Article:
The hairstyle and facial features are those of Aelia Flaccilla, wife of Theodosius I. In about 382 she was the first woman officially to be crowned empress since Constantine the Great's mother and his wife far earlier in the century. Flaccilla was described at her death in 387 as "this ornament of the Empire, this zeal for the faith, this pillar of the church." During her husband's reign Christianity was established as the official religion of the state.
Baron Max von Heyl, Darmstadt (until 1930); [ Hans M. Calmann, London (1933–1938)]; [ Brummer Gallery, Paris and New York (1938–1947)]
Miner, Dorothy, ed. Early Christian and Byzantine Art: An Exhibition Held at the Baltimore Museum of Art. Baltimore: Walters Art Museum, 1947. no. 5, p. 23, pl. VII.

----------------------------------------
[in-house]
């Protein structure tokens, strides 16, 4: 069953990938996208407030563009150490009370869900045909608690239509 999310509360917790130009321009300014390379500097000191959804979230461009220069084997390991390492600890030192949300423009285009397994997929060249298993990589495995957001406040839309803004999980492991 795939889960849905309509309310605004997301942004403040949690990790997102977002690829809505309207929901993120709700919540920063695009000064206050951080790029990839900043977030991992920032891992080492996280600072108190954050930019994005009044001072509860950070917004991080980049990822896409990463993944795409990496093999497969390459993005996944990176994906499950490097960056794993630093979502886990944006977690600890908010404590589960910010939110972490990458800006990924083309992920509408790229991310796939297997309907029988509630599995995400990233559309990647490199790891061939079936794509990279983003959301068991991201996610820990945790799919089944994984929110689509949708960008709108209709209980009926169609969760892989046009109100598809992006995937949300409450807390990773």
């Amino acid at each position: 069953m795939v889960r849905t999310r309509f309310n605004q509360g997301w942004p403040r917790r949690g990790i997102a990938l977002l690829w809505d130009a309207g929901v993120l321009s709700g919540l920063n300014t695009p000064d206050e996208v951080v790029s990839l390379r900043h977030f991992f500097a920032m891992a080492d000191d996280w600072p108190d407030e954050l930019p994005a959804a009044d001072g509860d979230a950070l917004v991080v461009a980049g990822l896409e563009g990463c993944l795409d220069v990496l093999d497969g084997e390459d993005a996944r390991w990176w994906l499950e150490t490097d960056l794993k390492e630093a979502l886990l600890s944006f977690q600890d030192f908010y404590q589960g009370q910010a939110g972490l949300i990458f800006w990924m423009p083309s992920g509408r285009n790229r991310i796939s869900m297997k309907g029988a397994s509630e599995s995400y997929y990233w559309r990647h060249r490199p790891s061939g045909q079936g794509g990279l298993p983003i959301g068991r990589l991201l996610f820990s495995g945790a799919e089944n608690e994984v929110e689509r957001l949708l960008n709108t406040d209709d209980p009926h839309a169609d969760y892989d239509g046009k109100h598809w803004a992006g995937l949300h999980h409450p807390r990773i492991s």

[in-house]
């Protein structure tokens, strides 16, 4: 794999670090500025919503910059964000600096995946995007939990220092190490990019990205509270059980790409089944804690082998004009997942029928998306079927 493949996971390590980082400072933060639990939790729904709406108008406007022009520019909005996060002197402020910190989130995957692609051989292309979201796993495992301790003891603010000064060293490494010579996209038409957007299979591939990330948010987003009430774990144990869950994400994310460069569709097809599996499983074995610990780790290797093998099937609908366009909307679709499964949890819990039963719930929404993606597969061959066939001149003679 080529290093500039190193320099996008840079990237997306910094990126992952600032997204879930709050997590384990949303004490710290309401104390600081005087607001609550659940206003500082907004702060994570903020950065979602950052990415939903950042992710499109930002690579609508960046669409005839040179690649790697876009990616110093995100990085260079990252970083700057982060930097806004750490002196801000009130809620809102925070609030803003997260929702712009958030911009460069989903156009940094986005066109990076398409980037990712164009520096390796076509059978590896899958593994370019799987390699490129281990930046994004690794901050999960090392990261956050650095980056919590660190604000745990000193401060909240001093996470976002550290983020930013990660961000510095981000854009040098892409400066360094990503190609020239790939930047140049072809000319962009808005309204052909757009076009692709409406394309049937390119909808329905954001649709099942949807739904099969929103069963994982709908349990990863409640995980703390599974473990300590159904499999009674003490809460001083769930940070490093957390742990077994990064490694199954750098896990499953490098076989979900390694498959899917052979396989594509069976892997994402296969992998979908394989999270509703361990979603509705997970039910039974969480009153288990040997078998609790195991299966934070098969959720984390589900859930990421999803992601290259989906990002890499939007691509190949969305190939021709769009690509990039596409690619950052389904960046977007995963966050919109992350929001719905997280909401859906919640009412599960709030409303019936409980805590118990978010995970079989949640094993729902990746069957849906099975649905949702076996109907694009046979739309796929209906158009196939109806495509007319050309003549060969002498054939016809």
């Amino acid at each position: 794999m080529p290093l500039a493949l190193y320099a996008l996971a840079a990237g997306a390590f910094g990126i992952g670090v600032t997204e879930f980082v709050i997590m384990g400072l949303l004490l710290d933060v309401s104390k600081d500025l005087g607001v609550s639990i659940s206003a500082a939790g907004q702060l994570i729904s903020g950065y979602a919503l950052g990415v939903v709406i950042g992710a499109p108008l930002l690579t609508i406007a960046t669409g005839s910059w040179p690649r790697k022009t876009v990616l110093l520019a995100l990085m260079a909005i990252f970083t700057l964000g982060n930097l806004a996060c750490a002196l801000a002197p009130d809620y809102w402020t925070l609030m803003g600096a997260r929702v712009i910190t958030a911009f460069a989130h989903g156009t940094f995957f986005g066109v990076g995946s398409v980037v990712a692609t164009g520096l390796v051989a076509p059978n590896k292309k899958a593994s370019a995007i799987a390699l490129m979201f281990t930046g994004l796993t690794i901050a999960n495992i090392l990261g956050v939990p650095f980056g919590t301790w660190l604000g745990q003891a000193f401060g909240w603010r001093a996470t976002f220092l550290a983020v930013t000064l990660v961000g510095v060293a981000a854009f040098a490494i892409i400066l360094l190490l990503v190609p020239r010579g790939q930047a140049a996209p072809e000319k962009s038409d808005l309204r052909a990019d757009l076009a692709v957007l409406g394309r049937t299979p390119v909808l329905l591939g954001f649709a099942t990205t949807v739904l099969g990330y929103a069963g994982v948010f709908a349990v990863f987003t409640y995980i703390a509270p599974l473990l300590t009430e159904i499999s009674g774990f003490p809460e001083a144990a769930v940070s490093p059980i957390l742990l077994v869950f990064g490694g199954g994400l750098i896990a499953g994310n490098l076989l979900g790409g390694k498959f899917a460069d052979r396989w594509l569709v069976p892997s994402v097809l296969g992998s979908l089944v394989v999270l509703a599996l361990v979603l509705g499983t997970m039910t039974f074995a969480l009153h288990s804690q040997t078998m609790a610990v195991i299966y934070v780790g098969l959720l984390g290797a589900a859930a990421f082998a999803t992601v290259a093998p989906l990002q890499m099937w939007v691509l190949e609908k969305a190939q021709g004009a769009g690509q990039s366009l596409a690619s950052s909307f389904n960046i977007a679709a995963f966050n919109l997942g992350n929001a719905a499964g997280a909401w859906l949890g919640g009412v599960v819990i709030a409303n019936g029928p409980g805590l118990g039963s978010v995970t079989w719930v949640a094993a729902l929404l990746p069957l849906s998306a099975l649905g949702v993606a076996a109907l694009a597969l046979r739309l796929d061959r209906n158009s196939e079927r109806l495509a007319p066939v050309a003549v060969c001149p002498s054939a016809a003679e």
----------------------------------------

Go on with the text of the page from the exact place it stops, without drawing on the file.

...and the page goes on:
Weitzmann, Kurt. "Byzantine Art and Scholarship in America." American Journal of Archaeology, 2nd series, 51, no. 4 (1947). p. 400, pl. CV-A.
Rorimer, James J., and William Holmes Forsyth. "The Medieval Galleries." The Metropolitan Museum of Art Bulletin, n.s., 12, no. 6 (February 1954). p. 130.
Weitzmann, Kurt, ed. Age of Spirituality: Late Antique and Early Christian Art, Third to Seventh Century. New York: The Metropolitan Museum of Art, 1979. no. 269, pp. 290-291.
Little, Charles T., ed. Set in Stone: The Face in Medieval Sculpture. New York, New Haven, and London: The Metropolitan Museum of Art, 2006. no. 54, pp. 129-131.